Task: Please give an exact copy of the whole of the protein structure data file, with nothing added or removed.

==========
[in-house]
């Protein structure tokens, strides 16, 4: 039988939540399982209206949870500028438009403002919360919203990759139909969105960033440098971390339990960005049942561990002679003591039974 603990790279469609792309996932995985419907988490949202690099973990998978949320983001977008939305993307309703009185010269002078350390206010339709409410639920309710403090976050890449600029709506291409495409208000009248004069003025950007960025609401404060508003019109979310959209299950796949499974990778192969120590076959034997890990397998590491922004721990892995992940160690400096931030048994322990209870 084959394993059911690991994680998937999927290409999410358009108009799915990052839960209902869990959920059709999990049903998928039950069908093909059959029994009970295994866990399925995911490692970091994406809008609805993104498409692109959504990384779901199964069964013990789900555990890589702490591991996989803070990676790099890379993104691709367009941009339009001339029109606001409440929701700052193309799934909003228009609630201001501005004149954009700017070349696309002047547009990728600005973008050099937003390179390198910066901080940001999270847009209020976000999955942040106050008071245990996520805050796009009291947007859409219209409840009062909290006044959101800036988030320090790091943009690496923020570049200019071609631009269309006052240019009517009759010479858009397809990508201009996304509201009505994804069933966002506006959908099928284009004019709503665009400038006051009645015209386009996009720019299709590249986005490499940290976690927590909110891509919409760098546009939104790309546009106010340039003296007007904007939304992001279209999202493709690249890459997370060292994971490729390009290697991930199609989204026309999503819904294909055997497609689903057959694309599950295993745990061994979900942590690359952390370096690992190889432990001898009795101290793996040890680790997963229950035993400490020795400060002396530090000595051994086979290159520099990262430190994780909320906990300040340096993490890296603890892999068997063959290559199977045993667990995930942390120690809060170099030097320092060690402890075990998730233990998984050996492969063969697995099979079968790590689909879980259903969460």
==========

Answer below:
[in-house]
């Protein structure tokens, strides 16, 4: 039988939540399982209206949870500028438009403002919360919203990759139909969105960033440098971390339990960005049942561990002679003591039974 603990790279469609792309996932995985419907988490949202690099973990998978949320983001977008939305993307309703009185010269002078350390206010339709409410639920309710403090976050890449600029709506291409495409208000009248004069003025950007960025609401404060508003019109979310959209299950796949499974990778192969120590076959034997890990397998590491922004721990892995992940160690400096931030048994322990209870 084959394993059911690991994680998937999927290409999410358009108009799915990052839960209902869990959920059709999990049903998928039950069908093909059959029994009970295994866990399925995911490692970091994406809008609805993104498409692109959504990384779901199964069964013990789900555990890589702490591991996989803070990676790099890379993104691709367009941009339009001339029109606001409440929701700052193309799934909003228009609630201001501005004149954009700017070349696309002047547009990728600005973008050099937003390179390198910066901080940001999270847009209020976000999955942040106050008071245990996520805050796009009291947007859409219209409840009062909290006044959101800036988030320090790091943009690496923020570049200019071609631009269309006052240019009517009759010479858009397809990508201009996304509201009505994804069933966002506006959908099928284009004019709503665009400038006051009645015209386009996009720019299709590249986005490499940290976690927590909110891509919409760098546009939104790309546009106010340039003296007007904007939304992001279209999202493709690249890459997370060292994971490729390009290697991930199609989204026309999503819904294909055997497609689903057959694309599950295993745990061994979900942590690359952390370096690992190889432990001898009795101290793996040890680790997963229950035993400490020795400060002396530090000595051994086979290159520099990262430190994780909320906990300040340096993490890296603890892999068997063959290559199977045993667990995930942390120690809060170099030097320092060690402890075990998730233990998984050996492969063969697995099979079968790590689909879980259903969460």